Preserving Evergreens During the Winter
Just finished putting the finishing touches in your landscape? The new spruces, pines, yews, arborvitae or junipers look great. They make a nice screen, wind break or specimen plant. The color is just right. Now the question is - will they stay looking good? Will they survive the winter?
James Schuster, a University of Illinois Extension horticulture educator based in Cook County, has a few helpful hints.
“Winter can be harsh,” he said. “Long cold periods with drying winds can help dehydrate the new plants. Plants in newly built subdivisions are even more prone to being dehydrated through the winter than those planted in neighborhoods with many mature plants. Since evergreens, both needle and broadleaf, maintain live foliage through the winter, the foliage continues to loose moisture even when frozen. If the water loss is too great, the needles or leaves will turn brown as they dehydrate and die.”
Schuster said there are several possible cultural practices that can be tried.
“First make sure there is plenty of soil moisture before the ground freezes,” he said. “If there has not been sufficient rain, water. Water the planting hole as well as a couple of feet of the surrounding soil. Avoid over-watering. Over-watering can drown tree roots adding to winter kill.”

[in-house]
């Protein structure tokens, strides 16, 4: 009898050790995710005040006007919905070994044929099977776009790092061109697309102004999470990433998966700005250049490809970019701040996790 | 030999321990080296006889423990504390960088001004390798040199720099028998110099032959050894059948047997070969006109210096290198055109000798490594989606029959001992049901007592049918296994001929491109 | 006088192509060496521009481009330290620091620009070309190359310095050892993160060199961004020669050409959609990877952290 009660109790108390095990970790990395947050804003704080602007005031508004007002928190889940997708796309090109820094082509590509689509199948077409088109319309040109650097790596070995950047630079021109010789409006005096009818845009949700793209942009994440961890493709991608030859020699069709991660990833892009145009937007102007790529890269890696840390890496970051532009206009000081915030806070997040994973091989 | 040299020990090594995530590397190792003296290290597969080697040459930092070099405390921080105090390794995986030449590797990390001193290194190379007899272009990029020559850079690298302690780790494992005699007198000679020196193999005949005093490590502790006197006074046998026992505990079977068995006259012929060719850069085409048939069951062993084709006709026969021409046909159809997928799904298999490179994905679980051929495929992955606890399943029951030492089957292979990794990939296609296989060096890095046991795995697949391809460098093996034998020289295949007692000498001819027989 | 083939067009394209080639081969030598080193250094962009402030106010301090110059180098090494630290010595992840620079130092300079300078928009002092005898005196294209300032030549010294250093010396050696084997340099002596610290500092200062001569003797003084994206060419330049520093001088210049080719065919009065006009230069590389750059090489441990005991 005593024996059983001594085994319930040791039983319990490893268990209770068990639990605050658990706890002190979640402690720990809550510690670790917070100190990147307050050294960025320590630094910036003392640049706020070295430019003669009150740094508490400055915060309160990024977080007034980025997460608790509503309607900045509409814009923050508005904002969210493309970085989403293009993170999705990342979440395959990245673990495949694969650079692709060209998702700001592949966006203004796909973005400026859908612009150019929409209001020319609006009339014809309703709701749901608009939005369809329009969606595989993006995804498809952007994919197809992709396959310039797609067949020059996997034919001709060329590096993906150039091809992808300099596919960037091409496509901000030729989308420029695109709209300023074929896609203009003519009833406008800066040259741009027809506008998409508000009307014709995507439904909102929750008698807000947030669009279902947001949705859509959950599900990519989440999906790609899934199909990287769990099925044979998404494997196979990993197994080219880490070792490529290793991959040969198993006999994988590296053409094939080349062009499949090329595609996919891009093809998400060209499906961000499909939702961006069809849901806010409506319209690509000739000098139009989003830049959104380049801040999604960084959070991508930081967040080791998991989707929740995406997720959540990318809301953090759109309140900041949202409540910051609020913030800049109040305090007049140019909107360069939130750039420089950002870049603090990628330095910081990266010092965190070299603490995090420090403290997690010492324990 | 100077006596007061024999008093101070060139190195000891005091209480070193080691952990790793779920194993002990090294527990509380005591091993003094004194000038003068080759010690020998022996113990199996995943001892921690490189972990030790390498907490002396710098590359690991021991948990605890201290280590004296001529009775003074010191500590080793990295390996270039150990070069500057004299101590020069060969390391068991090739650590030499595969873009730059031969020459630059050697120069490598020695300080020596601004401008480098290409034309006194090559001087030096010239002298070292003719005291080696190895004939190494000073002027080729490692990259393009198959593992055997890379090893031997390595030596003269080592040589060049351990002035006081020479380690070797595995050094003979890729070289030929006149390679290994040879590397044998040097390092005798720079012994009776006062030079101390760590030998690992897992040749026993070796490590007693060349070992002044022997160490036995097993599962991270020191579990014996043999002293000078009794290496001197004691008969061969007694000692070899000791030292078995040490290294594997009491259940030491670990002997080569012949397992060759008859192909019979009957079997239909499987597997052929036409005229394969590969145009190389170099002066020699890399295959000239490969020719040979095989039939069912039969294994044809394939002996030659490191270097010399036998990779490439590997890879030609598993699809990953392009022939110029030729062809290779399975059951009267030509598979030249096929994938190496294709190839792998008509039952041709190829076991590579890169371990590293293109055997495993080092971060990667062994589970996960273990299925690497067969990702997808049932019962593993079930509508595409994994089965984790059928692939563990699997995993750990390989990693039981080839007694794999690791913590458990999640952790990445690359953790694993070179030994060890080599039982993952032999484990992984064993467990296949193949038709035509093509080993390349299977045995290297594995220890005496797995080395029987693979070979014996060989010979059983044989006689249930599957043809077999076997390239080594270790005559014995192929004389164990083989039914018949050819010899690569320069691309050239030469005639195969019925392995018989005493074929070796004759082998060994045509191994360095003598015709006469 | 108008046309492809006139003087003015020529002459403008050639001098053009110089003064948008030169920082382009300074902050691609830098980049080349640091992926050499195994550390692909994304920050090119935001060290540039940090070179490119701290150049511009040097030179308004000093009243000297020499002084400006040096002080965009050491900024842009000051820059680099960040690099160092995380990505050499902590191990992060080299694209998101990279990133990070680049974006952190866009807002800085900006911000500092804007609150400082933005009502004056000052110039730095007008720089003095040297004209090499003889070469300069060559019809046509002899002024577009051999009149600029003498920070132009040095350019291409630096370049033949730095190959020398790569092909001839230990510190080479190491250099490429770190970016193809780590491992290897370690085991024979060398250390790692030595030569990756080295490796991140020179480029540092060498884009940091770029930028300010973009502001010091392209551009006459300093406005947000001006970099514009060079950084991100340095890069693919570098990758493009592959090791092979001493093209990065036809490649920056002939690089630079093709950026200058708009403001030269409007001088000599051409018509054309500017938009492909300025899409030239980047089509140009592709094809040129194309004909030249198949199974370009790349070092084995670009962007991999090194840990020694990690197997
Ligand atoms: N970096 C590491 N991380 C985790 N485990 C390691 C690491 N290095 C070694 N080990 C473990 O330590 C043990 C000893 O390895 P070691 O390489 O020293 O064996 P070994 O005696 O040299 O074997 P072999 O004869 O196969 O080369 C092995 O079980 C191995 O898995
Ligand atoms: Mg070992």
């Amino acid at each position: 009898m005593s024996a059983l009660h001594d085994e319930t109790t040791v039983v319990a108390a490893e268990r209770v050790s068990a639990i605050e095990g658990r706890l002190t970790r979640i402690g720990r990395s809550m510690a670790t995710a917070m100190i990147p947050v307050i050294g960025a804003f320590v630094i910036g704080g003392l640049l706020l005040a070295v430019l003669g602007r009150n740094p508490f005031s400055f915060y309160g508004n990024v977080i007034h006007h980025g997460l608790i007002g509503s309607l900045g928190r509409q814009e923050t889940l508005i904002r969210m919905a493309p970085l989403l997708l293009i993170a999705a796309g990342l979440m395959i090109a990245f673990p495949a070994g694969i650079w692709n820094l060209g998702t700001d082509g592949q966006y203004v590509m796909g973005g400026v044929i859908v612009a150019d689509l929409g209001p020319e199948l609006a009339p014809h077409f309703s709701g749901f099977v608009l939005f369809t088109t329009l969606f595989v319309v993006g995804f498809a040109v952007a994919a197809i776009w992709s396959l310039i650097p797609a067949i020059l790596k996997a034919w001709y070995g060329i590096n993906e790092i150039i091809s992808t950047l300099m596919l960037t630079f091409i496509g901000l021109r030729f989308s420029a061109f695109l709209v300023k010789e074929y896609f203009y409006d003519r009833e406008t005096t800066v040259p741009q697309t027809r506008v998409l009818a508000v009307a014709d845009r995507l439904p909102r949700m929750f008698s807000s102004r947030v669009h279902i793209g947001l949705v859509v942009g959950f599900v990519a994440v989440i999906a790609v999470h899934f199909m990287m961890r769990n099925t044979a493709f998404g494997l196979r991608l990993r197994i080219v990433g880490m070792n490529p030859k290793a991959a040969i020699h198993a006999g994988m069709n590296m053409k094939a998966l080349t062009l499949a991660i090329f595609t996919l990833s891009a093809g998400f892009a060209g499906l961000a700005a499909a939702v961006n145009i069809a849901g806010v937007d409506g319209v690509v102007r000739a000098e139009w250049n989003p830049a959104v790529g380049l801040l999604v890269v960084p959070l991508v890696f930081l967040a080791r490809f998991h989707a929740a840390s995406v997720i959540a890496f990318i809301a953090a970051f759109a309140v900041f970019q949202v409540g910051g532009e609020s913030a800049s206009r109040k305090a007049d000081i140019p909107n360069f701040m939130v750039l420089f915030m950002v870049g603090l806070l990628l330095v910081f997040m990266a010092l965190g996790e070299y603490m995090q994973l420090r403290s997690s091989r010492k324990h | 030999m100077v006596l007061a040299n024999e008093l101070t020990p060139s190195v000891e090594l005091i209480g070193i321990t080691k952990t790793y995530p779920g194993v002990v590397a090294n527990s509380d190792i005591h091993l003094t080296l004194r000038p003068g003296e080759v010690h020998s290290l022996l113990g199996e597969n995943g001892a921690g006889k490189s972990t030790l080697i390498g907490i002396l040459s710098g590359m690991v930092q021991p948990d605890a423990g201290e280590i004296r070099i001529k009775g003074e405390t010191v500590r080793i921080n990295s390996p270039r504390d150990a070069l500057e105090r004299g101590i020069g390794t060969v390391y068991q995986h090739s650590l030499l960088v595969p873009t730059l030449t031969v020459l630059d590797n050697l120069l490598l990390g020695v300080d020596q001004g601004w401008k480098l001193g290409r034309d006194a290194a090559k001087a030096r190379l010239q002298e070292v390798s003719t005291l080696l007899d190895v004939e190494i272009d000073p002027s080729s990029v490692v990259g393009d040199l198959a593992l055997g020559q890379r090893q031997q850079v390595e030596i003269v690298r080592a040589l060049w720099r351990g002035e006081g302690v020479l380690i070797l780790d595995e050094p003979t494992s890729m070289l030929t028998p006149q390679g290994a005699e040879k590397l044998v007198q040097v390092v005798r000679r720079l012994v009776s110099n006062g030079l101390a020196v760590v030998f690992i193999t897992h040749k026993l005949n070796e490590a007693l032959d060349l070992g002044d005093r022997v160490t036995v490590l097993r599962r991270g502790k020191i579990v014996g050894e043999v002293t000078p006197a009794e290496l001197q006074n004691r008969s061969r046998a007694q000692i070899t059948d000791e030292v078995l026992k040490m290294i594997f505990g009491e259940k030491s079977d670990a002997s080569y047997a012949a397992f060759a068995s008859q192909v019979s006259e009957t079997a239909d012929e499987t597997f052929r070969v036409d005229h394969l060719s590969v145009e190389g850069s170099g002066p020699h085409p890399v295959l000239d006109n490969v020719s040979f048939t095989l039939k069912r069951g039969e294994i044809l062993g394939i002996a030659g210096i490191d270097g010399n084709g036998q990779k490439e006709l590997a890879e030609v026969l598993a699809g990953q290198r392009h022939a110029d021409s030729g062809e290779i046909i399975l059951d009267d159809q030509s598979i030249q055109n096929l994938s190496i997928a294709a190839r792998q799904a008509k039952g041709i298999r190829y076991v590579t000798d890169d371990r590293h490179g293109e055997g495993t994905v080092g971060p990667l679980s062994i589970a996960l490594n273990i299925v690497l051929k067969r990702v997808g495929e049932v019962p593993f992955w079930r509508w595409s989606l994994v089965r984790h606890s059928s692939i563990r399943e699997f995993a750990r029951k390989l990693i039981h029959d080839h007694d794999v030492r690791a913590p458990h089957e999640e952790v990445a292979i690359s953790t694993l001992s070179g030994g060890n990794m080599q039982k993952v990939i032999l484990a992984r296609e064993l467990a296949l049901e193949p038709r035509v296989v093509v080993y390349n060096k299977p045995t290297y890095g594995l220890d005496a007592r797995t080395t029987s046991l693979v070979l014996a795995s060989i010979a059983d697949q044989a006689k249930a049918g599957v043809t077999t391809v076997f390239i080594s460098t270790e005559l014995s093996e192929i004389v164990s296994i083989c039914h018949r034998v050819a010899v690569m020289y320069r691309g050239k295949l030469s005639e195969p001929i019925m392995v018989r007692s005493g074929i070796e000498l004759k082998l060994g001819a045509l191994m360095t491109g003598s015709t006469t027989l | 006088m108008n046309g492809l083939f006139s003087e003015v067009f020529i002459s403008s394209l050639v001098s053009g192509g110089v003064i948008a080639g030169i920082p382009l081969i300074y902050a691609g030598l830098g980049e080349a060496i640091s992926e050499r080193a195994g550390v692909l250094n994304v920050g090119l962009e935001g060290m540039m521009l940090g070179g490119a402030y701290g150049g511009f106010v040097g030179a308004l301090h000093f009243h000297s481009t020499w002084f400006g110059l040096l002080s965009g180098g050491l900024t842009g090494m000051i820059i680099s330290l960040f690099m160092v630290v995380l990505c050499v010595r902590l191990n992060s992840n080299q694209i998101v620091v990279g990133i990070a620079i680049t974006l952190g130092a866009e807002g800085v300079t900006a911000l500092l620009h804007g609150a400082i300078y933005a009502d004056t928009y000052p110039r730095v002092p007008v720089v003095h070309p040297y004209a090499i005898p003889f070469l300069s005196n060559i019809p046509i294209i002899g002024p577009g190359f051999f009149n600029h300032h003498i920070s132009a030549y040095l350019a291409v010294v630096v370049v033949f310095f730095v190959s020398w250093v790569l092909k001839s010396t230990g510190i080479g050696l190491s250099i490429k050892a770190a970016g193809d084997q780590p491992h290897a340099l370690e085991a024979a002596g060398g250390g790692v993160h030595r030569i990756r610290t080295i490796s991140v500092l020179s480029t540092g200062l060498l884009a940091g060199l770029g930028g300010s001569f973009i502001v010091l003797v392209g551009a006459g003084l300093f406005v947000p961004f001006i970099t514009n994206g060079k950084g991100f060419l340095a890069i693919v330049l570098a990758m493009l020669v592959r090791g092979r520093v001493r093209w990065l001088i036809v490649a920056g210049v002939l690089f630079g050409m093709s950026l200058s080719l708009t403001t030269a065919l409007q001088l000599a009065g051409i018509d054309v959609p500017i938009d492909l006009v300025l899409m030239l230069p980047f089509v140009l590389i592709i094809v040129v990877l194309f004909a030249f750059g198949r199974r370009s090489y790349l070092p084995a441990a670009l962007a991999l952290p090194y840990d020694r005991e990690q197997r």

Consideration should also be given to applying an anti-desiccant spray.
“Make sure to read the label,” he said. “Use the winter label rate at the recommended temperature. These products vary in their longevity and effectiveness on the plants. Usually a second and sometimes a third application later in the winter are required. These products when applied correctly can sometimes make the difference on plant survival as well as appearance the following spring. Do not apply the winter rate till the plants are dormant.”
Another way to reduce dehydration is make a screen to partially block the wind. Use sturdy stakes that are a couple of feet longer than the plant is high. Place the stakes in the round before the ground begins to freeze.
“How many stakes depends on whether you want a “V” shaped screen or a flat screen as well as how many evergreens were planted,” said Schuster. “Once the ground begins to freeze, nail, staple or tie a material like burlap, cheese cloth-like material or even snow fencing to the stakes. If using the “V” shaped screen around an individual plant, the bottom of the “V” stake is directly west of the plant. The other two stakes are to the southeast and to the northeast of the plant. The entire east side of the plant is left open.”
Schuster cautioned against completely wrapping the plant with the protective material. This barrier is to reduce the flow of wind through and around the evergreen. It is not suppose to stop the wind entirely. You need to make sure light reaches all of the plant, therefore do not situate the screen so that it touches the plant.